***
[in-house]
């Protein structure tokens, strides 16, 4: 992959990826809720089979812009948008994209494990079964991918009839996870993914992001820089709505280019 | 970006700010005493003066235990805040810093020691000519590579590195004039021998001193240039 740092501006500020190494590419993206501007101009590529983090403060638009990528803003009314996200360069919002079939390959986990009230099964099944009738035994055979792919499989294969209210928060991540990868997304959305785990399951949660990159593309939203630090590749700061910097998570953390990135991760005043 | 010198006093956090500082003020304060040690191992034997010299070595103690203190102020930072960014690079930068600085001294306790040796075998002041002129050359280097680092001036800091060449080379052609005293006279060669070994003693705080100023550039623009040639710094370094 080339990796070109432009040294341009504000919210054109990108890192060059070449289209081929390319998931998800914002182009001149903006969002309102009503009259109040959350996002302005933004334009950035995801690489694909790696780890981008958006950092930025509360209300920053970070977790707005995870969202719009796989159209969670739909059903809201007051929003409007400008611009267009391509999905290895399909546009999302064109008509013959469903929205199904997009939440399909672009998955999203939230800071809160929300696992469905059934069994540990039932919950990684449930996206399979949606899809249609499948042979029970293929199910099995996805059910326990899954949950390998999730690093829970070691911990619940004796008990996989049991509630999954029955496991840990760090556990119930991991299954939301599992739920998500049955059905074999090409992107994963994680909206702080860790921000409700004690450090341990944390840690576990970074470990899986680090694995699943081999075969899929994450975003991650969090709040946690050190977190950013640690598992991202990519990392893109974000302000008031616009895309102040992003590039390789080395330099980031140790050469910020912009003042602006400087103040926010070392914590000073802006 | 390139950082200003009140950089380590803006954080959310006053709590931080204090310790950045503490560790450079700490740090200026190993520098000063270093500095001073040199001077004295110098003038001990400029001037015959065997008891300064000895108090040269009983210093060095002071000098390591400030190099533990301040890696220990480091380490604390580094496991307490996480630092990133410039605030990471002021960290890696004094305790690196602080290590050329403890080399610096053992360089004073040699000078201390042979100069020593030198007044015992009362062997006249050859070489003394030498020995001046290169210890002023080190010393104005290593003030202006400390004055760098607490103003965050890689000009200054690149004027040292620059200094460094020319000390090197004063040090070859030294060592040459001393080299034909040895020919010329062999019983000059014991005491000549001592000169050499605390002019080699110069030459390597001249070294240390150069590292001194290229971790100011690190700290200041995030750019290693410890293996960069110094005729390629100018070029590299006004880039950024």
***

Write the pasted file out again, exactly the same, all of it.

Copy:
[in-house]
């Protein structure tokens, strides 16, 4: 992959990826809720089979812009948008994209494990079964991918009839996870993914992001820089709505280019 | 970006700010005493003066235990805040810093020691000519590579590195004039021998001193240039 740092501006500020190494590419993206501007101009590529983090403060638009990528803003009314996200360069919002079939390959986990009230099964099944009738035994055979792919499989294969209210928060991540990868997304959305785990399951949660990159593309939203630090590749700061910097998570953390990135991760005043 | 010198006093956090500082003020304060040690191992034997010299070595103690203190102020930072960014690079930068600085001294306790040796075998002041002129050359280097680092001036800091060449080379052609005293006279060669070994003693705080100023550039623009040639710094370094 080339990796070109432009040294341009504000919210054109990108890192060059070449289209081929390319998931998800914002182009001149903006969002309102009503009259109040959350996002302005933004334009950035995801690489694909790696780890981008958006950092930025509360209300920053970070977790707005995870969202719009796989159209969670739909059903809201007051929003409007400008611009267009391509999905290895399909546009999302064109008509013959469903929205199904997009939440399909672009998955999203939230800071809160929300696992469905059934069994540990039932919950990684449930996206399979949606899809249609499948042979029970293929199910099995996805059910326990899954949950390998999730690093829970070691911990619940004796008990996989049991509630999954029955496991840990760090556990119930991991299954939301599992739920998500049955059905074999090409992107994963994680909206702080860790921000409700004690450090341990944390840690576990970074470990899986680090694995699943081999075969899929994450975003991650969090709040946690050190977190950013640690598992991202990519990392893109974000302000008031616009895309102040992003590039390789080395330099980031140790050469910020912009003042602006400087103040926010070392914590000073802006 | 390139950082200003009140950089380590803006954080959310006053709590931080204090310790950045503490560790450079700490740090200026190993520098000063270093500095001073040199001077004295110098003038001990400029001037015959065997008891300064000895108090040269009983210093060095002071000098390591400030190099533990301040890696220990480091380490604390580094496991307490996480630092990133410039605030990471002021960290890696004094305790690196602080290590050329403890080399610096053992360089004073040699000078201390042979100069020593030198007044015992009362062997006249050859070489003394030498020995001046290169210890002023080190010393104005290593003030202006400390004055760098607490103003965050890689000009200054690149004027040292620059200094460094020319000390090197004063040090070859030294060592040459001393080299034909040895020919010329062999019983000059014991005491000549001592000169050499605390002019080699110069030459390597001249070294240390150069590292001194290229971790100011690190700290200041995030750019290693410890293996960069110094005729390629100018070029590299006004880039950024």